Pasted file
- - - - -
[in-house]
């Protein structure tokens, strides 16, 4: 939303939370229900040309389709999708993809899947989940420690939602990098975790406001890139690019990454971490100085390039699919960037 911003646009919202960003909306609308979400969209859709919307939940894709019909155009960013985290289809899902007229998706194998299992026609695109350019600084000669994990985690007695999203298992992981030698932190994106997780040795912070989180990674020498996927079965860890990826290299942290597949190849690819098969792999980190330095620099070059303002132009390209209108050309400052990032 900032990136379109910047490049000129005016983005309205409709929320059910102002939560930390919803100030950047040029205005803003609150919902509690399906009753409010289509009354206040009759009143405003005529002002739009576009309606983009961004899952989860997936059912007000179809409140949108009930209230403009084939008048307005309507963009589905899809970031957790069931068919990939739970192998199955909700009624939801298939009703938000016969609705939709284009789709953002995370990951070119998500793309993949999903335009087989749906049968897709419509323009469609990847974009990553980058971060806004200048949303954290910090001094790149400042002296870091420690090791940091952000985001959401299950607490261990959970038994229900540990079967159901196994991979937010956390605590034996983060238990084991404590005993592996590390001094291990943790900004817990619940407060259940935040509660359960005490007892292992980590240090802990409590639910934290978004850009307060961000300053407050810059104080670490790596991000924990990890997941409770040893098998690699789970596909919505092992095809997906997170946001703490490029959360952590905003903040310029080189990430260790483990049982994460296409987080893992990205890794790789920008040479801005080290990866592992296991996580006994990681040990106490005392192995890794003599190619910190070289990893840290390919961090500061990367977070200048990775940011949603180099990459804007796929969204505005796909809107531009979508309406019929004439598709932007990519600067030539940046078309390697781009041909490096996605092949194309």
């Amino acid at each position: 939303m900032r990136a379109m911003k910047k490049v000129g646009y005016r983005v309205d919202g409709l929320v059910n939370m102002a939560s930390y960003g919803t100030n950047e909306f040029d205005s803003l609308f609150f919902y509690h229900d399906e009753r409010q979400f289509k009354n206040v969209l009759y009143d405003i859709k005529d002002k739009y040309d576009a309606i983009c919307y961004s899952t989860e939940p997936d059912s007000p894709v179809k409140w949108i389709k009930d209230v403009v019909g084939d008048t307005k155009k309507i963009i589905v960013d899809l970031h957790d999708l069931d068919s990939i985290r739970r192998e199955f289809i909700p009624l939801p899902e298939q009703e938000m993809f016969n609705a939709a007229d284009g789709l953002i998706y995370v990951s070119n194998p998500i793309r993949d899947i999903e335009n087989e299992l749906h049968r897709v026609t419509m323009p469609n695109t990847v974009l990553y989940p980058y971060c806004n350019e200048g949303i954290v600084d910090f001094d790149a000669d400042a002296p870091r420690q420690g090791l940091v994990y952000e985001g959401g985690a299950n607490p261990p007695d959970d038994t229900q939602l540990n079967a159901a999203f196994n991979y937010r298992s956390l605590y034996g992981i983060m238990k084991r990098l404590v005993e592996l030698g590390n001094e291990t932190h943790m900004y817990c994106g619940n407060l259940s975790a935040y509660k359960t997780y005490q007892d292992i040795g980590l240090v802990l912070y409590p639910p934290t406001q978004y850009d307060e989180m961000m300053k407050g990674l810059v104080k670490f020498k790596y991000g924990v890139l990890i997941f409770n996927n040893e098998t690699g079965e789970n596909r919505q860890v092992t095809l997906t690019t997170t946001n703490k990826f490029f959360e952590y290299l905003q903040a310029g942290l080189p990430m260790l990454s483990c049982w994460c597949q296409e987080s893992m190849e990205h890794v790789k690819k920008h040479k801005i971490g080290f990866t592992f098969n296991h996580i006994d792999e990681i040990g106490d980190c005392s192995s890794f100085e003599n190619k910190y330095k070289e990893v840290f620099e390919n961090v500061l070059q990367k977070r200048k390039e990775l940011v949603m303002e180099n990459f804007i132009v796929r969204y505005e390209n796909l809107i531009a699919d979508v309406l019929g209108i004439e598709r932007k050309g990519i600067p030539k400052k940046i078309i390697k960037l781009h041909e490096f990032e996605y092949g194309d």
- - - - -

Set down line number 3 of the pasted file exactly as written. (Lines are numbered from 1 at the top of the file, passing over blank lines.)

């Amino acid at each position: 939303m900032r990136a379109m911003k910047k490049v000129g646009y005016r983005v309205d919202g409709l929320v059910n939370m102002a939560s930390y960003g919803t100030n950047e909306f040029d205005s803003l609308f609150f919902y509690h229900d399906e009753r409010q979400f289509k009354n206040v969209l009759y009143d405003i859709k005529d002002k739009y040309d576009a309606i983009c919307y961004s899952t989860e939940p997936d059912s007000p894709v179809k409140w949108i389709k009930d209230v403009v019909g084939d008048t307005k155009k309507i963009i589905v960013d899809l970031h957790d999708l069931d068919s990939i985290r739970r192998e199955f289809i909700p009624l939801p899902e298939q009703e938000m993809f016969n609705a939709a007229d284009g789709l953002i998706y995370v990951s070119n194998p998500i793309r993949d899947i999903e335009n087989e299992l749906h049968r897709v026609t419509m323009p469609n695109t990847v974009l990553y989940p980058y971060c806004n350019e200048g949303i954290v600084d910090f001094d790149a000669d400042a002296p870091r420690q420690g090791l940091v994990y952000e985001g959401g985690a299950n607490p261990p007695d959970d038994t229900q939602l540990n079967a159901a999203f196994n991979y937010r298992s956390l605590y034996g992981i983060m238990k084991r990098l404590v005993e592996l030698g590390n001094e291990t932190h943790m900004y817990c994106g619940n407060l259940s975790a935040y509660k359960t997780y005490q007892d292992i040795g980590l240090v802990l912070y409590p639910p934290t406001q978004y850009d307060e989180m961000m300053k407050g990674l810059v104080k670490f020498k790596y991000g924990v890139l990890i997941f409770n996927n040893e098998t690699g079965e789970n596909r919505q860890v092992t095809l997906t690019t997170t946001n703490k990826f490029f959360e952590y290299l905003q903040a310029g942290l080189p990430m260790l990454s483990c049982w994460c597949q296409e987080s893992m190849e990205h890794v790789k690819k920008h040479k801005i971490g080290f990866t592992f098969n296991h996580i006994d792999e990681i040990g106490d980190c005392s192995s890794f100085e003599n190619k910190y330095k070289e990893v840290f620099e390919n961090v500061l070059q990367k977070r200048k390039e990775l940011v949603m303002e180099n990459f804007i132009v796929r969204y505005e390209n796909l809107i531009a699919d979508v309406l019929g209108i004439e598709r932007k050309g990519i600067p030539k400052k940046i078309i390697k960037l781009h041909e490096f990032e996605y092949g194309d």